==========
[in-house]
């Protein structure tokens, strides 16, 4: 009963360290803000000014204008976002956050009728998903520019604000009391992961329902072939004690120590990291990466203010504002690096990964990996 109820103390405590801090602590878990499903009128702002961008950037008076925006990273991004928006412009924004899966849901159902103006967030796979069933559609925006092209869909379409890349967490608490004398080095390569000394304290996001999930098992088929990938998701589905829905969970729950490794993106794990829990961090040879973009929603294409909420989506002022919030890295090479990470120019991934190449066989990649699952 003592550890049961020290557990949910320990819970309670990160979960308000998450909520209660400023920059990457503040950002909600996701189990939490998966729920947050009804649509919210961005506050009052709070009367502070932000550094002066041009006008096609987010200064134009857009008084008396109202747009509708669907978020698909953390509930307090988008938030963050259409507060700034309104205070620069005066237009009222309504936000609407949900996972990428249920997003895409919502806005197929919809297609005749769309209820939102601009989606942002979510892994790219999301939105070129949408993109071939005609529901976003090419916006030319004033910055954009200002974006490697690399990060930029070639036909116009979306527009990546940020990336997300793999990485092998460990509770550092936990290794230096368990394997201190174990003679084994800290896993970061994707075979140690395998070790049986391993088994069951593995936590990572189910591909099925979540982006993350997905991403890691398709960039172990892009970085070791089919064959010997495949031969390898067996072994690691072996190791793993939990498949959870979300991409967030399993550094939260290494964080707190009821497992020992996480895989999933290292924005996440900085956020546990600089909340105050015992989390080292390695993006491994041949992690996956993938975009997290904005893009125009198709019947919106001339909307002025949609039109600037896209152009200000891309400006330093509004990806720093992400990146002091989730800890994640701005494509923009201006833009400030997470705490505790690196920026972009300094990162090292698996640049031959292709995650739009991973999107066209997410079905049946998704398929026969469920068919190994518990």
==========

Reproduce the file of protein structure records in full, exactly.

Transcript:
[in-house]
């Protein structure tokens, strides 16, 4: 009963360290803000000014204008976002956050009728998903520019604000009391992961329902072939004690120590990291990466203010504002690096990964990996 109820103390405590801090602590878990499903009128702002961008950037008076925006990273991004928006412009924004899966849901159902103006967030796979069933559609925006092209869909379409890349967490608490004398080095390569000394304290996001999930098992088929990938998701589905829905969970729950490794993106794990829990961090040879973009929603294409909420989506002022919030890295090479990470120019991934190449066989990649699952 003592550890049961020290557990949910320990819970309670990160979960308000998450909520209660400023920059990457503040950002909600996701189990939490998966729920947050009804649509919210961005506050009052709070009367502070932000550094002066041009006008096609987010200064134009857009008084008396109202747009509708669907978020698909953390509930307090988008938030963050259409507060700034309104205070620069005066237009009222309504936000609407949900996972990428249920997003895409919502806005197929919809297609005749769309209820939102601009989606942002979510892994790219999301939105070129949408993109071939005609529901976003090419916006030319004033910055954009200002974006490697690399990060930029070639036909116009979306527009990546940020990336997300793999990485092998460990509770550092936990290794230096368990394997201190174990003679084994800290896993970061994707075979140690395998070790049986391993088994069951593995936590990572189910591909099925979540982006993350997905991403890691398709960039172990892009970085070791089919064959010997495949031969390898067996072994690691072996190791793993939990498949959870979300991409967030399993550094939260290494964080707190009821497992020992996480895989999933290292924005996440900085956020546990600089909340105050015992989390080292390695993006491994041949992690996956993938975009997290904005893009125009198709019947919106001339909307002025949609039109600037896209152009200000891309400006330093509004990806720093992400990146002091989730800890994640701005494509923009201006833009400030997470705490505790690196920026972009300094990162090292698996640049031959292709995650739009991973999107066209997410079905049946998704398929026969469920068919190994518990």